Fred Schlichting, who spent 18 seasons with the UMKC men’s soccer team as assistant and then associate coach, has joined the School of Medicine as director of advancement. In his coaching role, he was responsible for coordinating soccer recruiting, events and day-to-day administrative operations — skills that transfer well to his School of Medicine role. Schlichting, a St. Louis native who played soccer and earned a degree in psychology at Notre Dame, talks about his new post.
Q. Why did you make this switch?
A. Soccer is a wonderful community, and I got to know lots of great people, but I wanted to reach out to even more people in the Kansas City area and at UMKC. I always felt that the School of Medicine was a pride of the university, and I was really impressed by the faculty and people in the dean’s office. And now I’m enjoying getting to know the alumni and looking forward to being able to serve them.
Q. What does an advancement director do? What are your goals?
A. Advancement is making people feel connected to UMKC. We want to keep people informed about our mission, and to create events where alumni and students can interact, and we can all celebrate UMKC.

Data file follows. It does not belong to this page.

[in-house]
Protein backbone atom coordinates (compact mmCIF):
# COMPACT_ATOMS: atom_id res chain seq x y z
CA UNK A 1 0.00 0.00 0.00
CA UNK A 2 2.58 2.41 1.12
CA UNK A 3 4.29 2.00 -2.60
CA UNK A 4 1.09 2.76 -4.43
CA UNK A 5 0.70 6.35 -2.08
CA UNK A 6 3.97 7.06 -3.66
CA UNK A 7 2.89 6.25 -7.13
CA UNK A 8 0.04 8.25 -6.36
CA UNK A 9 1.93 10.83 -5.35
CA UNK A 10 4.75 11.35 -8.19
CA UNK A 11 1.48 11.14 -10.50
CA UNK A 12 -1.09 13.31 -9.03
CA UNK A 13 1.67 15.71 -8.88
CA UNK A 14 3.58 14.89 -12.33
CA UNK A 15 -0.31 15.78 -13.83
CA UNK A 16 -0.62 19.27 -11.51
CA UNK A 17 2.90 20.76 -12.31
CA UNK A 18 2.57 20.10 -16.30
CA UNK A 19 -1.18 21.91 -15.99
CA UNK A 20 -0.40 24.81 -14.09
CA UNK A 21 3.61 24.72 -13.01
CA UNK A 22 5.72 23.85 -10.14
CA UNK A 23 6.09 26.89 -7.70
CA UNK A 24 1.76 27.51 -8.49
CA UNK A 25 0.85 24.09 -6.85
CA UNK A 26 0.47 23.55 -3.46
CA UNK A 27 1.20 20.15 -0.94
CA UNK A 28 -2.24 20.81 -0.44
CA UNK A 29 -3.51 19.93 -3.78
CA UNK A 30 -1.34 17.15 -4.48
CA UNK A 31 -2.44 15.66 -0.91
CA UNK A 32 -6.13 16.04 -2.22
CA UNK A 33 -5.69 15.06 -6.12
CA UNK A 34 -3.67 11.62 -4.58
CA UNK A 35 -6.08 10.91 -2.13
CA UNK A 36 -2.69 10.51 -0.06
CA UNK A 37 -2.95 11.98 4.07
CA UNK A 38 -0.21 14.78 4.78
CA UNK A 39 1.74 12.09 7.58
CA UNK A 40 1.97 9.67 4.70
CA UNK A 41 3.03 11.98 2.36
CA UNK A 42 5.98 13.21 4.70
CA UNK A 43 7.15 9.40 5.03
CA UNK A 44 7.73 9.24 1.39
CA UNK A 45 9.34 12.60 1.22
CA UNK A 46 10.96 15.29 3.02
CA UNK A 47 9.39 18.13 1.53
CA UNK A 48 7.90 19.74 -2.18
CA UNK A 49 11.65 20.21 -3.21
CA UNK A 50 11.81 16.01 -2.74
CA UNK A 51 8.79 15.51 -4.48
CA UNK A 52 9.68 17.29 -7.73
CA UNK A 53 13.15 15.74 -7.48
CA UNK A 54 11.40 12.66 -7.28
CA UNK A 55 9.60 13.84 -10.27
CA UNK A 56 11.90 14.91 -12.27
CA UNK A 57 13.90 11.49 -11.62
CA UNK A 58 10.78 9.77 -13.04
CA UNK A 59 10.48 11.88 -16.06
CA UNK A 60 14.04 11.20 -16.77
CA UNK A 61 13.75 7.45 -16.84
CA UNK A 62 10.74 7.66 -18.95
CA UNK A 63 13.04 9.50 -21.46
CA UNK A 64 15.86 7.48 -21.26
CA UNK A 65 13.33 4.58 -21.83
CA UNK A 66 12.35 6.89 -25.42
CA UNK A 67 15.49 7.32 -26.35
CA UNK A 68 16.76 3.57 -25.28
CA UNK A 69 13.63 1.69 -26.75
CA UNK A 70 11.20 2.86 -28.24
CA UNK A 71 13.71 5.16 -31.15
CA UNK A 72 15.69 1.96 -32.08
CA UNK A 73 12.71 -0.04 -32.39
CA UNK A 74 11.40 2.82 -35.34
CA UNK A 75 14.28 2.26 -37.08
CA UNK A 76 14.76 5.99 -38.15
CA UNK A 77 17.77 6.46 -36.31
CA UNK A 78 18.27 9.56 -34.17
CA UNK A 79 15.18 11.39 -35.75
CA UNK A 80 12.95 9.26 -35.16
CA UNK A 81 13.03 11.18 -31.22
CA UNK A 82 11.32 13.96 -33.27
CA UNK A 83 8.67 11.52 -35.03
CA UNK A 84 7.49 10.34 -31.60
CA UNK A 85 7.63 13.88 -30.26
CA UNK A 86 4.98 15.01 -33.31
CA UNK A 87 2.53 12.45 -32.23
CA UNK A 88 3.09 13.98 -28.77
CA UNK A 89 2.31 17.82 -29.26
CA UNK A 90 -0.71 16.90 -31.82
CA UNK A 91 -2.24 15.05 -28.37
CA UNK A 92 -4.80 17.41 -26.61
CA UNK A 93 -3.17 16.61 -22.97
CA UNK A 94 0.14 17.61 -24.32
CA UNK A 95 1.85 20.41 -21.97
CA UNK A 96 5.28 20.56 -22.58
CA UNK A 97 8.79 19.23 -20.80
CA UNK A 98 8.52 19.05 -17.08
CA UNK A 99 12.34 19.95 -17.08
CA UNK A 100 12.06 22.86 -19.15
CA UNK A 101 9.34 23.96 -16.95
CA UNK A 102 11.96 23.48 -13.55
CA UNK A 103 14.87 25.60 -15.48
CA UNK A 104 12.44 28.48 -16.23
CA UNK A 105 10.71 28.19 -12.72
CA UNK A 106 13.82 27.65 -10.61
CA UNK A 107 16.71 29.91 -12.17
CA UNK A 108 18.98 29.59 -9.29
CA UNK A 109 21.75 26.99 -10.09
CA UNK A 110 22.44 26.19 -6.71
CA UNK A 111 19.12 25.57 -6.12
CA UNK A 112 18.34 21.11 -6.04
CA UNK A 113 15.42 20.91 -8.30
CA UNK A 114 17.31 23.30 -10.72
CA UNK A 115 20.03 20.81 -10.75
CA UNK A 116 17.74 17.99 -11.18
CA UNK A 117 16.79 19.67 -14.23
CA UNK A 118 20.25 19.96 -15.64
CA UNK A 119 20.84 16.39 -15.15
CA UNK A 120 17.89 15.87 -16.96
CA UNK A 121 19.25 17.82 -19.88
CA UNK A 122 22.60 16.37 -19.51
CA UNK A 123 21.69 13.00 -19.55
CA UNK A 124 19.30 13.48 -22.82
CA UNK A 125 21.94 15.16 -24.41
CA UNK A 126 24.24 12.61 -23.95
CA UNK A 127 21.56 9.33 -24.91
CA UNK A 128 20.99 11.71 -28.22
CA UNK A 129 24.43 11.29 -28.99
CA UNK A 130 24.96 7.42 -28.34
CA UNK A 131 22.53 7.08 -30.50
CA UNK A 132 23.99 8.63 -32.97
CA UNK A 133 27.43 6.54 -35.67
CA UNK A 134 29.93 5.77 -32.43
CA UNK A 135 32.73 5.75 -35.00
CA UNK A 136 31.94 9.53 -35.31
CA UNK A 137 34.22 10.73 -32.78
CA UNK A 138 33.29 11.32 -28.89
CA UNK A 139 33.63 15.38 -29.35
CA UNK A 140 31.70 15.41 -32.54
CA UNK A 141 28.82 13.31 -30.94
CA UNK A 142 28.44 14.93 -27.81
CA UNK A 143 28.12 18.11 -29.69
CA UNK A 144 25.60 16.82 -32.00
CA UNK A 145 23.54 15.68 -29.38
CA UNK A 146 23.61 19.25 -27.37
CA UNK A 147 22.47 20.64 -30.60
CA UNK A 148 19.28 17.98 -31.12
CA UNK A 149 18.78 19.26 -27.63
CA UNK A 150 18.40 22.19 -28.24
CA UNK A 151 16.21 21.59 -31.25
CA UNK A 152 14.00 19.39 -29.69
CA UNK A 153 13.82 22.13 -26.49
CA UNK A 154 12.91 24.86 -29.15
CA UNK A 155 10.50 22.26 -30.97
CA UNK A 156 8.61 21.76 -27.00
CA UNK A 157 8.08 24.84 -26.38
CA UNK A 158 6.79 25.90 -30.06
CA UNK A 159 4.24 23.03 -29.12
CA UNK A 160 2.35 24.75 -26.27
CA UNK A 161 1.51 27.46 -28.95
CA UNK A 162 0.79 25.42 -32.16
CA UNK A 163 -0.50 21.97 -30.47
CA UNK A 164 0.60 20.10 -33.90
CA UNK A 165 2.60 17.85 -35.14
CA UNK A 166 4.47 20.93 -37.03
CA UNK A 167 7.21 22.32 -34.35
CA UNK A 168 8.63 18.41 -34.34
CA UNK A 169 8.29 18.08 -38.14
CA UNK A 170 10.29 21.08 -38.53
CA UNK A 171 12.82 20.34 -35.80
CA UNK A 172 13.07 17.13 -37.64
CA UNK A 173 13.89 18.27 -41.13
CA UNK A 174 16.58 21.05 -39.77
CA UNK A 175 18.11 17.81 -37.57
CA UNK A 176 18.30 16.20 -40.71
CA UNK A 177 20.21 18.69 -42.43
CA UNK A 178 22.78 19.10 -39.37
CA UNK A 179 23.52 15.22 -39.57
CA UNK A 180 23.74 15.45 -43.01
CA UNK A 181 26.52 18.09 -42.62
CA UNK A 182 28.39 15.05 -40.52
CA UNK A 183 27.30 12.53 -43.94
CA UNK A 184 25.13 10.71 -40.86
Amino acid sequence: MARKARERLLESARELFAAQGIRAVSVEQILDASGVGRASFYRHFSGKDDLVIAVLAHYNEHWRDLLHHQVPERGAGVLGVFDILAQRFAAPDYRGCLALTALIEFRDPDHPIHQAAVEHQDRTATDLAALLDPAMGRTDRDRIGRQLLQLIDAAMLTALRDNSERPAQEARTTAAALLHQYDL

In the short term, I am meeting as many people as I can to learn how the school works and how I can be of assistance. Longer term, I’d like to see increased exposure for the School of Medicine in our community and more events for alumni to stay connected. I’d like to highlight more points of pride from which we can tell our story.
Q. Do you see carryover from your soccer work in your new position?
A. One similarity I see is in the docent units. They very much are a team, and succeed with the same sort of dedication and commitment of time, effort, energy, continuity and camaraderie.
And of course we’re all under the UMKC banner: Kansas City’s university. Kansas City’s medical school. We’re all part of something bigger than ourselves. Medicine is such an incredible example of how education can serve the community at large.
Q. What do you like to do outside of work? What makes you who you are?
A. I have a really strong sense of family. I love spending time with my wife and two daughters. I enjoy staying active, running and playing soccer. And I love to read, often fiction that I can try to pull themes and life lessons from.
Professionally, I’ve always wanted to be of service to others. I have career and professional goals, certainly, but if I wasn’t somehow benefitting others, I don’t think I’d feel right just working to draw a paycheck.
Q. Any parting thoughts for alumni? How can they help?
A. I want alumni to express their needs and share their ideas, so I can create events and add to our communication in ways that meet those needs.